So he said I need to put pres­sure on my­self. There’s go­ing to be pres­sure from ev­ery­one else, so I have to make sure that I re­ally want it. I’ve got to go out there and ex­pect to play well and put pres­sure on my­self to play well. That’s what he did.”

I re­ally want it. I've got to go out there and ex­pect to play well and put pres­sure on my­self to play well. That's what he did.”

All of the above is an al­most per­fect sum­ma­tion of ev­ery­thing McIl­roy has gone through over a dis­ap­point­ing last few months. Take the first two days of the 146th Open Cham­pi­onship at Royal Birk­dale. For the first six holes, his play was at times a per­plex­ing mix­ture of hap­less and hope­less, bo­gey after bo­gey lit­ter­ing his card. For the next 30 holes he was for long pe­ri­ods all but flawless, re­act­ing to his (now for­mer) cad­die's al­ready immortal com­ment: “You're Rory McIl­roy. For f#@%'s sake, what are you do­ing?”

Stop me if this sounds fa­mil­iar. Lead­ing a ma­jor cham­pi­onship through 54 holes, the like­able young man with the mop-top hair­cut, the nor­mally ready grin and per­fect golf­ing man­ners shoots a dis­as­trous score and fin­ishes down the prize-list. In all of his post-round in­ter­views, de­spite his enor­mous dis­ap­point­ment, he be­haves and talks with great dig­nity and ma­tu­rity, a credit to his low-hand­i­cap fa­ther, a stick­ler for golf's rules and eti­quette.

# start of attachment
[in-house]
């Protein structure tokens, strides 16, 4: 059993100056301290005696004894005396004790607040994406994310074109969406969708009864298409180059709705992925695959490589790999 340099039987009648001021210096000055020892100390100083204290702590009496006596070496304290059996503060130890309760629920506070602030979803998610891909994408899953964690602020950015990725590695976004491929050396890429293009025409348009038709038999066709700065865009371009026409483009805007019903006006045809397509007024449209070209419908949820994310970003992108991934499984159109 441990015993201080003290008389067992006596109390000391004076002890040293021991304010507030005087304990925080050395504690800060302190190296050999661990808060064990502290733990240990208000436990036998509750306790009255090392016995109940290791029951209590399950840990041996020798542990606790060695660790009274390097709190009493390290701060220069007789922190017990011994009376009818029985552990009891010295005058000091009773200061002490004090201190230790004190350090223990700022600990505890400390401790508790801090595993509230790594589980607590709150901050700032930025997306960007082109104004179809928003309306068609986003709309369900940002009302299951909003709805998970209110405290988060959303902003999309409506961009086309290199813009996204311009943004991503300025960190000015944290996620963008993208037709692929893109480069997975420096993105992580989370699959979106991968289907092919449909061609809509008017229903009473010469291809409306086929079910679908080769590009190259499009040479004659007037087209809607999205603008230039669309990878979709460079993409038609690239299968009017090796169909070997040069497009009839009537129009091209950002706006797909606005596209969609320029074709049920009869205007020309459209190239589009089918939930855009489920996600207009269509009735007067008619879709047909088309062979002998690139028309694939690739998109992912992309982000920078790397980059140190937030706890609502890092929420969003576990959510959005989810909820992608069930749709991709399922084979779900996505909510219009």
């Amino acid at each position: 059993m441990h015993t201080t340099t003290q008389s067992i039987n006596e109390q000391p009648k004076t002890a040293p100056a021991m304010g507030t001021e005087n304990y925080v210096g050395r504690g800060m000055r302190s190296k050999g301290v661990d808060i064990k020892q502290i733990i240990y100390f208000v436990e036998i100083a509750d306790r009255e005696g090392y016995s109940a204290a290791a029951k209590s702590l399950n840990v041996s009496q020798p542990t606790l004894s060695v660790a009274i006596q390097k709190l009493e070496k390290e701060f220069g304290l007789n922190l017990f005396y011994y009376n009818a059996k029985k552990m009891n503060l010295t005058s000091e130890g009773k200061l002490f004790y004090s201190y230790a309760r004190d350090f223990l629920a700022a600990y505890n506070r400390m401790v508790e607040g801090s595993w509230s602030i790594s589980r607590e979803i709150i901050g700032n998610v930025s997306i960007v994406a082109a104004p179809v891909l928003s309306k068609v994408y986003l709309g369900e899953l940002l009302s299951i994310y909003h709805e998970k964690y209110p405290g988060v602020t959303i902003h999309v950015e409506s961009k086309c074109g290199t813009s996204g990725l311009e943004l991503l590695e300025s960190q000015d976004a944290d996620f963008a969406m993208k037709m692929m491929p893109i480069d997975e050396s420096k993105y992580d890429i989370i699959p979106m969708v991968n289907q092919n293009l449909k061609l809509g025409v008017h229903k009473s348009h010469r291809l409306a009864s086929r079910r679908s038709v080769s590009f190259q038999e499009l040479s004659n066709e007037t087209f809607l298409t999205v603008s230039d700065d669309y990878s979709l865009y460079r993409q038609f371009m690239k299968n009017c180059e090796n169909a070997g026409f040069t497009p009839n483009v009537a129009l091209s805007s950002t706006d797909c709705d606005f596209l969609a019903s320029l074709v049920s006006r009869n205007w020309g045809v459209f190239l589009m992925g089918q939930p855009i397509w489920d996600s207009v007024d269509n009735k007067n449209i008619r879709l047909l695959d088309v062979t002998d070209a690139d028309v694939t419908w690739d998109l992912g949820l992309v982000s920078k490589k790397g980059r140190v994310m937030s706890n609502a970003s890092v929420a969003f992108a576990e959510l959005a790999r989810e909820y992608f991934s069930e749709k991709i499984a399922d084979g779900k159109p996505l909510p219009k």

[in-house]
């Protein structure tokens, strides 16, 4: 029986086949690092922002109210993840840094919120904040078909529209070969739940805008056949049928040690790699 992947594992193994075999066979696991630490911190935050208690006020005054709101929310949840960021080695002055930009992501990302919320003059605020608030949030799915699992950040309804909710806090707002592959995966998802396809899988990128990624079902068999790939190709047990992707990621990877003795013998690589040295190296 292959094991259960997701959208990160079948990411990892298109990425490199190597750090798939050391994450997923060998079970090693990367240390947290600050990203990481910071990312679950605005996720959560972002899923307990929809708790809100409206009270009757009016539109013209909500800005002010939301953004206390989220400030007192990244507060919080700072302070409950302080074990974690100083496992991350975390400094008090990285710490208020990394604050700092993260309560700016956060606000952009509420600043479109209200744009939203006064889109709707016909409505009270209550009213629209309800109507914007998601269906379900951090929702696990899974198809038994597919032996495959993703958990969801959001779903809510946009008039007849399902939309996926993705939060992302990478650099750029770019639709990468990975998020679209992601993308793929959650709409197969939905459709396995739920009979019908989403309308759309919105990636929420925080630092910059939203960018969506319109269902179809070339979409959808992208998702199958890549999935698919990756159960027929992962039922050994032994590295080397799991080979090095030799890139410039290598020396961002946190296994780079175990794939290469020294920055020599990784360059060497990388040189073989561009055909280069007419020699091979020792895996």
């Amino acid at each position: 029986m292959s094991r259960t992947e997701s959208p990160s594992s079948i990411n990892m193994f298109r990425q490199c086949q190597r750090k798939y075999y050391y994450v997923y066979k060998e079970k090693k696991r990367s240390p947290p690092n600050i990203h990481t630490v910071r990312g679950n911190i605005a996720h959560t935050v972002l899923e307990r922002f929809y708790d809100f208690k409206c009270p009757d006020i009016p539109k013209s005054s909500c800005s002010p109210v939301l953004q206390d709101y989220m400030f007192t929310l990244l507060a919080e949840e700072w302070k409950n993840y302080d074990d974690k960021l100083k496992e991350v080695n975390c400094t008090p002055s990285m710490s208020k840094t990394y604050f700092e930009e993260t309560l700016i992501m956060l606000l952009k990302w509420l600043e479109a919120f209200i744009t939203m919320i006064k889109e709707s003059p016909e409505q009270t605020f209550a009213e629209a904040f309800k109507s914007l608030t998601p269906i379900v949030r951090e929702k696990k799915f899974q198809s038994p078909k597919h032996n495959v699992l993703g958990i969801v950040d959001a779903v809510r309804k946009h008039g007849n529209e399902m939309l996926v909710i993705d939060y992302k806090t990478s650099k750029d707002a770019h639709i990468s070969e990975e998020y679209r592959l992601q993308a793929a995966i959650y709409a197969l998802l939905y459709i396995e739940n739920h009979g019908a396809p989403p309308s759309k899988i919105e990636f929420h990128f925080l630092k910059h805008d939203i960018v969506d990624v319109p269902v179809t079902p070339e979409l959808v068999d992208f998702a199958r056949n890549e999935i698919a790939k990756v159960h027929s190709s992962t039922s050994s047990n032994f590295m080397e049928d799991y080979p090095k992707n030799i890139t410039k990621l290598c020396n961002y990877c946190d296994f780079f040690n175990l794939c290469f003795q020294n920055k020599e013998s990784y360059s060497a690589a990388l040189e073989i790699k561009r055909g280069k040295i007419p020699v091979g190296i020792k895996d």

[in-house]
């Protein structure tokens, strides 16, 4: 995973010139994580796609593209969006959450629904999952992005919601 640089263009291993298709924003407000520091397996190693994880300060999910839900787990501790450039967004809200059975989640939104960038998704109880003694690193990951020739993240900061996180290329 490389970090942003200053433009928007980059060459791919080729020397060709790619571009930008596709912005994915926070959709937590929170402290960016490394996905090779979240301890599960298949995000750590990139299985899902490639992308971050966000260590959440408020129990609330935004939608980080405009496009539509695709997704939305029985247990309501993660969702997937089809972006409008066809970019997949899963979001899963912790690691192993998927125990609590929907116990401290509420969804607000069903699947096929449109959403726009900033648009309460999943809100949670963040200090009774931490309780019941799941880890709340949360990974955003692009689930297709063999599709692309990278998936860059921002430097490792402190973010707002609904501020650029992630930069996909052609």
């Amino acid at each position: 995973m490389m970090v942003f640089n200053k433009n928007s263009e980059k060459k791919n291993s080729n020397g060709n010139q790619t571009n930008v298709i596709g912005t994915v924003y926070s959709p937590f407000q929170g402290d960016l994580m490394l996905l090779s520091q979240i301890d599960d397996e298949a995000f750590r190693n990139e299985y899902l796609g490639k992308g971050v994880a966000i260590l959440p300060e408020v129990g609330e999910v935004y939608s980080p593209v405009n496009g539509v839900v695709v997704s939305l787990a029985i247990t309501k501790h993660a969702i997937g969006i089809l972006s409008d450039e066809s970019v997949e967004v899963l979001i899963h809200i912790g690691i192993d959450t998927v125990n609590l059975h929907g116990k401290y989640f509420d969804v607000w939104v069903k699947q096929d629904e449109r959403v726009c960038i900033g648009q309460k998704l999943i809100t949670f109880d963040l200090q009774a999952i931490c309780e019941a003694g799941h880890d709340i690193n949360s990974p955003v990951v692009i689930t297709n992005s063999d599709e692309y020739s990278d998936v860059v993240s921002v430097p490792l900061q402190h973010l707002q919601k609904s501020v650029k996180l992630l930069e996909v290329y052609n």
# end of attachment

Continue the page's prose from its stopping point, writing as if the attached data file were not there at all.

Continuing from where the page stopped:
No, we're not talk­ing about Rory circa Au­gusta Na­tional 2011, al­though the above sce­nario could well be ap­plied to the pre­co­cious young­ster in the im­me­di­ate af­ter­math of that all-but un­watch­able clos­ing 80 in the Masters. In­stead, just to show that his­tory does noth­ing if not re­peat it­self, the sub­ject is one Tom Wat­son. In 1974 at Winged Foot, the now eight-time ma­jor cham­pion led the US Open after 54-holes before ex­plod­ing to a clos­ing 79 and T-5. (One year later at Oak­mont, Wat­son led again, this time at the half­way mark, before sub­sid­ing to T-9 with rounds of 78 and 77).

Back then the main crit­i­cisms of the emerg­ing Wat­son's game were that his swing was a lit­tle long and loose and would there­fore never be con­sis­tent, and his er­ratic putting was way too ag­gres­sive for his own good. Again, sound fa­mil­iar?